Other common animals include Swinhoe’s Japalura (Japalura swinhonis), Swinhoe’s Nesionhelix Snail (Nesiohelix swinhoei), Common Chinese Treetoad, Shan Ying window Firefly  (Pyrocoelia praetexta Olivier), Two-pointed Shovel Beetle (Prosopocoilus astacoides blanchardi), Formosan Bear Cicada (Cryptotympana holsti), Luna Moth (Actias) and Orange Oakleaf (Kallima inachus). There is also the less well-known Jewel Beetle (Chrysochroa fulgidissima) with its green-gold body and purple-red longitudinal stripes. This is the largest species of jewel beetle in Taiwan.
Tri-mountain Ecology

The Lishan Scenic Area is located in the Dajia River Basin so it possesses riverside features such as cliffs, oddly-shaped boulders and pebble beaches. It is also surrounded by high mountains so you can climb to the top to admire the beauty of the surrounding mountains. There are many types of unusual terrain here as well. At Siyuan, stream capture is in progress at a fork in the river. There is also the meander terrain at Huanshan, the meander core terrain at Songmao, the corner step terrain at Lishan, the amphitheater river terrace at Jiayang, and the river terrace cluster in the Guguan region are all examples of how rivers change the shape of the land.

The best-known animal here is the Formosan Landlocked Salmon (Oncorhynchus masou formosanus), a relic species from the ice age. Lishan is also on the international bird-watching route. The clusters of red berries on the Wonder Tree (Idesia polycarpa) in particular is irresistible to more than twenty species of birds. These bird species include endemic sub-species such as the Varied Tit (Sittiparus varius), Plumbeous Water-redstart (Rhyacornis fuliginosa), Taiwan Barbet (Megalaima nuchalis), Brown Bullfinch (Pyrrhula nipalensis) as well as the endemic species like the Taiwan Yuhina and White-eared Sibia. Between June and September, the Highland Red-belly Swallowtail Butterfly (Astrophaneura horishana) butterfly which is endemic to the high mountains of Taiwan can also be sighed flitting between flowering bushes.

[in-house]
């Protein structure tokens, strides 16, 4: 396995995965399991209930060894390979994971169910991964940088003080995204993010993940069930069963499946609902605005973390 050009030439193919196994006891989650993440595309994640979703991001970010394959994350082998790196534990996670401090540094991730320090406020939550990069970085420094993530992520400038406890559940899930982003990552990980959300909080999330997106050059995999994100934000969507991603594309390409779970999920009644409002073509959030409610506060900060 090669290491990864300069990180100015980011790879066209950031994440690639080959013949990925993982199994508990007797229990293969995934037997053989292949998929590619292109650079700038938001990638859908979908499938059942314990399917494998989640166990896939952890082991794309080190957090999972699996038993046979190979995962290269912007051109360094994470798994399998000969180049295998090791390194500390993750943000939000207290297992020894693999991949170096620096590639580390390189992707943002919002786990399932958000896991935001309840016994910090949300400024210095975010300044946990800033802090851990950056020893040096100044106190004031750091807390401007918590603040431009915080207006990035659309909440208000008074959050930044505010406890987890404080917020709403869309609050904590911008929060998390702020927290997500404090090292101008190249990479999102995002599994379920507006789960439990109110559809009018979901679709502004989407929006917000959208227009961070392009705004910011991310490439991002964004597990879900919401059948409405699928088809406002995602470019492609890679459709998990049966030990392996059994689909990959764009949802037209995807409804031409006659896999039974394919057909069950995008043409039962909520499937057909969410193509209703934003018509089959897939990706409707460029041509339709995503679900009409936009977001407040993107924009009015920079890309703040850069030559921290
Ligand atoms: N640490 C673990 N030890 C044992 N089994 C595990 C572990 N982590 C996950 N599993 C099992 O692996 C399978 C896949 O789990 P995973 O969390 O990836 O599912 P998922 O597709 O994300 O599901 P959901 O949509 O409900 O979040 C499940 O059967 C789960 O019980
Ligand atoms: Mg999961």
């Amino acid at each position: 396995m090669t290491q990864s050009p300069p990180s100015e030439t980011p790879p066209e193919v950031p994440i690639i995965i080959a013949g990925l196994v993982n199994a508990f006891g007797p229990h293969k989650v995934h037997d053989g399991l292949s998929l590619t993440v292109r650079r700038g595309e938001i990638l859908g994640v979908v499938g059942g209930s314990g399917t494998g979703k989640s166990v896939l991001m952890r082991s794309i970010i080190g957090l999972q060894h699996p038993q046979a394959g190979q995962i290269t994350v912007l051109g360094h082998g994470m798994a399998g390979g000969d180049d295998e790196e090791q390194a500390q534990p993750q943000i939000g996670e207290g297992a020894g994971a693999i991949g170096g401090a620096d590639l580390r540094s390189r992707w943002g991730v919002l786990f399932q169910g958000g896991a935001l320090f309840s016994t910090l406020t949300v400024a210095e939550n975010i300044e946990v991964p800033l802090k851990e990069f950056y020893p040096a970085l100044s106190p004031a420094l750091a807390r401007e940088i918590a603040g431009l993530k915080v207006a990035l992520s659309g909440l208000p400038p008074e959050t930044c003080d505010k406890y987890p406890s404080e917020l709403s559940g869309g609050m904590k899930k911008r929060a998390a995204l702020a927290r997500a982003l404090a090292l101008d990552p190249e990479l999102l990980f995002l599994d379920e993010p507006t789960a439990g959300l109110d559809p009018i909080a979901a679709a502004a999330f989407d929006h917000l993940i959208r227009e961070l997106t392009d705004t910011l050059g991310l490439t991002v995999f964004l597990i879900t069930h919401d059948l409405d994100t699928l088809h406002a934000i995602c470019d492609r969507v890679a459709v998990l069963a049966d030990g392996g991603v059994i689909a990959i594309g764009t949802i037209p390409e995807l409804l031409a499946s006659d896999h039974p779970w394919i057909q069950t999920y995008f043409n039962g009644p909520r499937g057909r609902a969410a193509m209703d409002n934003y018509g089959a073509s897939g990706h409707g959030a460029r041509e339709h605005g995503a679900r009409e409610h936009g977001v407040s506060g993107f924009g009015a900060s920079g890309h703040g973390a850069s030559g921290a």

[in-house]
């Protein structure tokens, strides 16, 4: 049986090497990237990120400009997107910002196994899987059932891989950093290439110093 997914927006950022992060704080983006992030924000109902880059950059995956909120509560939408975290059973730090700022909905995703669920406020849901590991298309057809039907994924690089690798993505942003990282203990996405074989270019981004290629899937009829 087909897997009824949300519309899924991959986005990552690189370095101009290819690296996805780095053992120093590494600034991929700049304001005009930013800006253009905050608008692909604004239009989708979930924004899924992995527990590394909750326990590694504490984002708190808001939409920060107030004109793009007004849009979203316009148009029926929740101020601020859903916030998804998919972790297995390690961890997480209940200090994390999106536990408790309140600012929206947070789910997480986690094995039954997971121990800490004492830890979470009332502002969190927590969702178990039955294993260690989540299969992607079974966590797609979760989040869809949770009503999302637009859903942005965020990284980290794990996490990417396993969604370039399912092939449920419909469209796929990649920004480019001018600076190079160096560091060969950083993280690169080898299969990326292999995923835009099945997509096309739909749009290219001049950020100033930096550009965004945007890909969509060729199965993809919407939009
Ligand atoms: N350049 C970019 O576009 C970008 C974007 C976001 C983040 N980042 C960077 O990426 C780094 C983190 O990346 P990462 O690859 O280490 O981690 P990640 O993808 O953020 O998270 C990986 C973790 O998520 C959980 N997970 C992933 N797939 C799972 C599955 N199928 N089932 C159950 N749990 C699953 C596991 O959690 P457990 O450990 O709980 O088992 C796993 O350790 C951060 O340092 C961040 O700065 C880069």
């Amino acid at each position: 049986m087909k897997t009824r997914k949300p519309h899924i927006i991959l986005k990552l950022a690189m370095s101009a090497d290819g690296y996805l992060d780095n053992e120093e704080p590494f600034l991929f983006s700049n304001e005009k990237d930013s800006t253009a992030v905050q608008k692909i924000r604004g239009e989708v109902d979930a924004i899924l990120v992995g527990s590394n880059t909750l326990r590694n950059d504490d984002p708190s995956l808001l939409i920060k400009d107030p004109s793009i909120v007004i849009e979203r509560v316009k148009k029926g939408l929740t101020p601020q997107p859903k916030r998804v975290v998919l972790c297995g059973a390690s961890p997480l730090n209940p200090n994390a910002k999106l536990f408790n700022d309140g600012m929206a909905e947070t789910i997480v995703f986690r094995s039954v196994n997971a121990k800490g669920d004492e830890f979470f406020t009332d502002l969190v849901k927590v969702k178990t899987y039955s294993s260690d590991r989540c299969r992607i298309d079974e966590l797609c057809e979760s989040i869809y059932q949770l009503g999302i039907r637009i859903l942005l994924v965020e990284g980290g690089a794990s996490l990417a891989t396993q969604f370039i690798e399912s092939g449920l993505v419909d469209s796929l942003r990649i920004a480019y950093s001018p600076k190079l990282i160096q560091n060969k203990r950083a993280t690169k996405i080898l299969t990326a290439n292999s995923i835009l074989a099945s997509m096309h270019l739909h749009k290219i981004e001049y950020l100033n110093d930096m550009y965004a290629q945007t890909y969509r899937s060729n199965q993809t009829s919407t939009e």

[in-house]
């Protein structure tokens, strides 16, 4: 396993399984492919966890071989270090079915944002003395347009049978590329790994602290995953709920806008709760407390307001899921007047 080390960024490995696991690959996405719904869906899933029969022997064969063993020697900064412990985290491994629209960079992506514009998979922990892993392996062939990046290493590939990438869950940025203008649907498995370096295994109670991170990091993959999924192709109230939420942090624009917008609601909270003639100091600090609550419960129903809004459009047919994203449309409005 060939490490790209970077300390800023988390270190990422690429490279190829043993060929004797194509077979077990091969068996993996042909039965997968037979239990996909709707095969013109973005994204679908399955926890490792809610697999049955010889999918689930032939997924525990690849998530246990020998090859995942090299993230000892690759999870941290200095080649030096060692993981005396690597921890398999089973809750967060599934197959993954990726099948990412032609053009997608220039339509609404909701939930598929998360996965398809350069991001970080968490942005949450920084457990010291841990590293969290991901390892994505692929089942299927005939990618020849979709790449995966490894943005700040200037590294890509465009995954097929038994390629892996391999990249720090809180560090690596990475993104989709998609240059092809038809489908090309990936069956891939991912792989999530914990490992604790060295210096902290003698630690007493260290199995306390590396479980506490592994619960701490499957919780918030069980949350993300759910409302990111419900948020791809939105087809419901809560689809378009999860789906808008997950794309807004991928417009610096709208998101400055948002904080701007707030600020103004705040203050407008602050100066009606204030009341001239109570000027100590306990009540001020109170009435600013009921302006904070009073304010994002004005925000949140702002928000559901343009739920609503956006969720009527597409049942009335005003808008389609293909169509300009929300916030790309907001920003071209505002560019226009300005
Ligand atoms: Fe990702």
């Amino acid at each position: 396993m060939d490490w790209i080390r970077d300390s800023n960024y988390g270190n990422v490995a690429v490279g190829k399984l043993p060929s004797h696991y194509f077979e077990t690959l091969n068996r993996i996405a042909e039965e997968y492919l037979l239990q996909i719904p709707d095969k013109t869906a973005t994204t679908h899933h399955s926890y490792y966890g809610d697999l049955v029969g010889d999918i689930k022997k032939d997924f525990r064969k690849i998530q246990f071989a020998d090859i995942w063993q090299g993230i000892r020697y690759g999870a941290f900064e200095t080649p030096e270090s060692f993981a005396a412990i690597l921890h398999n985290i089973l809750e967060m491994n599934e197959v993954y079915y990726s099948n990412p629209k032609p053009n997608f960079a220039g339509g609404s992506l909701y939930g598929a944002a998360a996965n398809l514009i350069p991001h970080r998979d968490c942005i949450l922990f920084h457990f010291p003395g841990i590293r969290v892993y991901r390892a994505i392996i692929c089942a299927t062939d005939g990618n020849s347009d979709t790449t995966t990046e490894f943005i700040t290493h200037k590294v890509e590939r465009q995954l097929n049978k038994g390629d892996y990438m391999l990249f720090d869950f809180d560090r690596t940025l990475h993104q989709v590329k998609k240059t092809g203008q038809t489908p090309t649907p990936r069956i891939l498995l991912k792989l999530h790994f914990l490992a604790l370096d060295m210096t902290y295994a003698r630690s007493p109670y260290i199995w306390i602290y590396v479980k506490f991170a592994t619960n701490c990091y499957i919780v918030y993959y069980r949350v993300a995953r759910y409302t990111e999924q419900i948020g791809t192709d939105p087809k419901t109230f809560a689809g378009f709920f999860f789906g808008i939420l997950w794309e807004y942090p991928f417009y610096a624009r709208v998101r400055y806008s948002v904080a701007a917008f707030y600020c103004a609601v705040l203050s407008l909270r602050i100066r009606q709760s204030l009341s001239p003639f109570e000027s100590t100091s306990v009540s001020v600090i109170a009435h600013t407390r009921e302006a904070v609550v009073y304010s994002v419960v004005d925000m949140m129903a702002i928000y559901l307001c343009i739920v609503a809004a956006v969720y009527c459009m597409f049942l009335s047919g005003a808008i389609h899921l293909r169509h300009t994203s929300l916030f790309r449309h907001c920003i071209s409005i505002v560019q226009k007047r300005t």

The Mt. Bagua Scenic Area is defined the Central Ridge lineament terrain. Famous terrain features include the Hengshan Cliff, Longzaitou Mountains and Mingjian Plateau. Most of the other parts are gentle slopes. Common plants include the Incense Nanmu (Machilus zuihoensis Hayata), Elephant’s Ear (Macaranga tanarius), Formosa Acacia (Acacia confusa), Camphor Tree and Wood-Oil Tree. The most spectacular ecological feature is the annual migration of the Grey-faced Buzzard (Butastur indicus) on their way back north in spring each year. Apart from the Grey-faced Buzzard, Mt. Bagua is also used by the Fairy Pitta (Pitta nympha) during their summer migration, and by Euploea butterflies when they leave their wintering grounds to return north. A Formosan Rock-Monkey (Macaca cyclopis) at Ershui offers the opportunity to meet Formosan Rock-Monkey at close range.